My experience with Human Connections was an opportunity that comes once in a lifetime for a student like me. Before Human Connections, I was a student from Columbia College Chicago struggling to find an internship within a pool of other qualified students. I had absolutely no confidence in myself professionally and was desperately seeking my competitive edge to stand out in the crowd.
Then, I saw a fellow Facebook friend post about her experience at Human Connections and I immediately applied for the winter program. At first, I was honestly surprised I was even chosen to be interviewed. When I was offered the internship position, I knew there was a reason why I had been denied by all the other internships I had applied for that fall semester.
Human Connections had an unexpected impact in my life. I learned a lot about myself, confidence, and perseverance. At Human Connections, in Mexico, I mattered. The work I was doing mattered to me and the others around me. Meeting all of the artisans and food vendors made me realize that the Mexican culture is innately infused with creativity.
I always thought I made a mistake going to liberal arts school or I should have aimed for a better renowned college. But, Human Connections and Mexico made me realize I was exactly where I needed to be. The path I took to get me where I am today is a path I do not regret because it led me to intern at an organization that truly cares about their clients and students.
At Human Connections, I learned my culture again. I am first generation Mexican-American and the second sibling to be graduating college within my family. I remember running away from my culture at a very young age. I remember self-hate at a very young age. I remember the racism and disregarding it because of my self-hate. Parents don’t teach you how cope or handle these thoughts. My self-hate slowly dissipated once I got to college. The educational tours and travel at Human Connections connected me to my culture again. As a Mexican, I am hard-working, humble, creative, and full of perseverance type of beauty.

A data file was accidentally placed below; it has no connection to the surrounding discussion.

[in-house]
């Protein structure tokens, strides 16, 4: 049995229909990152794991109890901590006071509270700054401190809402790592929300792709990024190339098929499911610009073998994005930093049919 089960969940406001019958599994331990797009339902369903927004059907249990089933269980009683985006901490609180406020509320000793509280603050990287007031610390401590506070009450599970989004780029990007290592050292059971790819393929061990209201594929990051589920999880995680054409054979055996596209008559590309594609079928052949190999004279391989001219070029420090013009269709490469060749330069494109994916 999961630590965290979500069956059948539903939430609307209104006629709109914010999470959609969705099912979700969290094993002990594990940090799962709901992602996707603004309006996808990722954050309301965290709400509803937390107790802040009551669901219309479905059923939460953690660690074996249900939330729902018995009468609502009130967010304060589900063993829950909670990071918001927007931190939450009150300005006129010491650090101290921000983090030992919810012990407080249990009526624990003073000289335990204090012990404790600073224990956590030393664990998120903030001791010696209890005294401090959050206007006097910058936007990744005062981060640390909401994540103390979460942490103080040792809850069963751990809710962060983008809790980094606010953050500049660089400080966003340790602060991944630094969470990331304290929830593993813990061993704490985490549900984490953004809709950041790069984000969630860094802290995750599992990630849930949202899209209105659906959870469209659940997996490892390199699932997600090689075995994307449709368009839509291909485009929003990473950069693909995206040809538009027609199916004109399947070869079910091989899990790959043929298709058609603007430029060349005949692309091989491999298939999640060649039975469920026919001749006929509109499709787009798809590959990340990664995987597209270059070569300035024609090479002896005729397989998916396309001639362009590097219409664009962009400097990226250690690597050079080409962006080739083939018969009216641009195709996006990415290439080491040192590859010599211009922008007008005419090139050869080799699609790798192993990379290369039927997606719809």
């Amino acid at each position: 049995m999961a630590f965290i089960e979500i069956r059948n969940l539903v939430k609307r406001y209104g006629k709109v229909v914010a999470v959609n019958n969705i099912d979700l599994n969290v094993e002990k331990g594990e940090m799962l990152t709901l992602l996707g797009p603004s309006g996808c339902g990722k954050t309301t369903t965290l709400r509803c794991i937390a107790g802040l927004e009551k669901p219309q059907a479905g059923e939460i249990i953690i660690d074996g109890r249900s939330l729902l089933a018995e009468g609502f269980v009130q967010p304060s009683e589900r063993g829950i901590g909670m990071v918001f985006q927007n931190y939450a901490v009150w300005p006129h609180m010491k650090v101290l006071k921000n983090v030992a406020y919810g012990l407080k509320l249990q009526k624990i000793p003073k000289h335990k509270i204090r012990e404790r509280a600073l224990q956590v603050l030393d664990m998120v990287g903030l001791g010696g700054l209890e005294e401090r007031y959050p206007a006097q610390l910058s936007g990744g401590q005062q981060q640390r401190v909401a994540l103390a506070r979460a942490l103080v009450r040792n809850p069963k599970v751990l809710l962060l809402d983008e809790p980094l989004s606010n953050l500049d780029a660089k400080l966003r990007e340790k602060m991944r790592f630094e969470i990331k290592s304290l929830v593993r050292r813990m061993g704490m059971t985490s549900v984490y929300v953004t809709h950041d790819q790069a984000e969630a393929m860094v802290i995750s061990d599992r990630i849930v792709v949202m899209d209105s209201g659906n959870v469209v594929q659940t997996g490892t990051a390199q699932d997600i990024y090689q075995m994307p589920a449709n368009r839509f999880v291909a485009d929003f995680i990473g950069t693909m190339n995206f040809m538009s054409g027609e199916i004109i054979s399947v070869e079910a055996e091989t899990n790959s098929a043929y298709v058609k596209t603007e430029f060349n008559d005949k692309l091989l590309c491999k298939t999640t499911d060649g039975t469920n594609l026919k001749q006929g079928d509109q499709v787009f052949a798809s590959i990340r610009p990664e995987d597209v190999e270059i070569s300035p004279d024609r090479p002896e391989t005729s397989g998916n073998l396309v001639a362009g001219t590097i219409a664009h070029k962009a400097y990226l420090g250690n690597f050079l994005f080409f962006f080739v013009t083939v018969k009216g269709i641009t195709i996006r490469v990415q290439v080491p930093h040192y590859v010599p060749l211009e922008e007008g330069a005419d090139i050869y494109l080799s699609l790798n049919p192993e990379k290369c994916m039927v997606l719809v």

Not only did I connect with my culture again, I connected with the artisans and food vendors I was introduced to. They were reminders of my mother, father, grandmother, and grandfather. The bond and change that was created within the three weeks I was in Mexico was unimaginable. I had artisans like Francisco and Marina give gifts to me, Noah, and Kim on our last night out in Sayulita. They even asked us when we were coming back to visit, and that’s when I knew we had made an impact.
It’s an unexplainable feeling of happiness knowing there was an impact made. All I wanted to do afterwards was stay in Mexico and work with our artisans. Breaking away from Human Connections and Mexico was tough because I was in my personal form of heaven. I was working for a non-profit that I believed 100% in their mission and in their team.
I’d like to say I came out with four mentors from Human Connections. I worked with such hard-working women; I was in awe with them. They were understanding, intelligent, and in love with my culture. They strive to help my people; my mother, my father, and my grandparents. Their beautiful hearts were all in the work they were doing and believed in the work they were doing. It was such an uplifting atmosphere to be working with the women that made things happen. I was so comfortable with them that I definitely cried a couple of times in front of them because I was so overwhelmed with different emotions. I had finally found my confidence and my competitive edge. I was proud of myself most importantly. I’d like to say these women definitely helped me find myself and helped me in more ways than they even know.
Human Connections took me out of my comfort zone. I did things that I thought I would never do on my own. I found myself at Human Connections. I found strength within myself that I thought I never had. All the negativity I held about myself quickly disappeared. I felt like I was no longer drowning in my own woes and worries. I no longer feel that being Mexican-American is a setback, instead it IS my competitive edge. Human Connections was one of the most eye-opening experiences as a Mexican-American and I am so glad I had a chance to experience it with Elly, Victoria, Esly, and Sarah. Las quiero mucho, saludos!